This man is called a gatchal — গাচাল — which means that he is a tree climber. His occupation is to climb up the khejur gatch, the date palm, and extract the juice from slashes in the trunk.

Once you know who a tree-climber is, it is easy to stop them along the road. They all carry their tools for the trade: a wicker basket that holds the knife, and a little clay pot filled with the juice. The tree-climbers that we have seen have been barefoot. They are hired per month by people who have trees.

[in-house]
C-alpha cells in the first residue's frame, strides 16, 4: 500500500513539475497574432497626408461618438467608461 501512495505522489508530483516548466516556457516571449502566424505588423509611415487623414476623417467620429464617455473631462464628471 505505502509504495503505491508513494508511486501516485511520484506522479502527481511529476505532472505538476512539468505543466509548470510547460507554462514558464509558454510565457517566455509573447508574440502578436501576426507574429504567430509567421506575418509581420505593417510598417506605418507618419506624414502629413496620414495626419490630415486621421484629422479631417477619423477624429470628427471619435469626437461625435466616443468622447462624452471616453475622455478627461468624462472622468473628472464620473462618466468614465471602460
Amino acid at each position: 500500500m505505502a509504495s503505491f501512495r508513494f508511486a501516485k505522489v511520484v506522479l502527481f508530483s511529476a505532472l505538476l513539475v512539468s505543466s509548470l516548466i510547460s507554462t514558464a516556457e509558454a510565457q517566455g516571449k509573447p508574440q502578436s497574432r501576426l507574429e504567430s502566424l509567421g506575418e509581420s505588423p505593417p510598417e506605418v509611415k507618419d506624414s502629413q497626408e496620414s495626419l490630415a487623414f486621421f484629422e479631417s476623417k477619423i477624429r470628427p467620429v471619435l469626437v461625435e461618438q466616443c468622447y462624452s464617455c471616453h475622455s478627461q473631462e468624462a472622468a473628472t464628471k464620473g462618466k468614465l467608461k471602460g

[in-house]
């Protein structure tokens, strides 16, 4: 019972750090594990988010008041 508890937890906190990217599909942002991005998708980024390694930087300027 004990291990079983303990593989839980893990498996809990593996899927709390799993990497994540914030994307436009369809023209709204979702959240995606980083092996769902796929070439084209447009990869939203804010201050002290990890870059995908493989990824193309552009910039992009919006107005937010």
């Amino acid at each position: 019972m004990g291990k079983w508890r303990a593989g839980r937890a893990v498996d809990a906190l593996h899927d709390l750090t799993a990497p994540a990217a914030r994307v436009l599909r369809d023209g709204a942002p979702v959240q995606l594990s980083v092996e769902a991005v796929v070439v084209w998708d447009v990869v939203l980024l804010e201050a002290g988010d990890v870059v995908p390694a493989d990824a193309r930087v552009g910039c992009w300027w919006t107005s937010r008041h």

The date palm produces the juice in the winter. The tree-climber will put the pots on in the evening, and then will collect the juice in the mornings. They get approximately 3-4 kg of juice from each tree.



The juice is boiled for a long time to make gur — গুর — which is similar to molasses or brown sugar. After boiling, the juice is poured into a clay object similar to a muffin pan. The juice settles into hard, round balls that are then sold in the market. People use gur in juice and sweets among other things.

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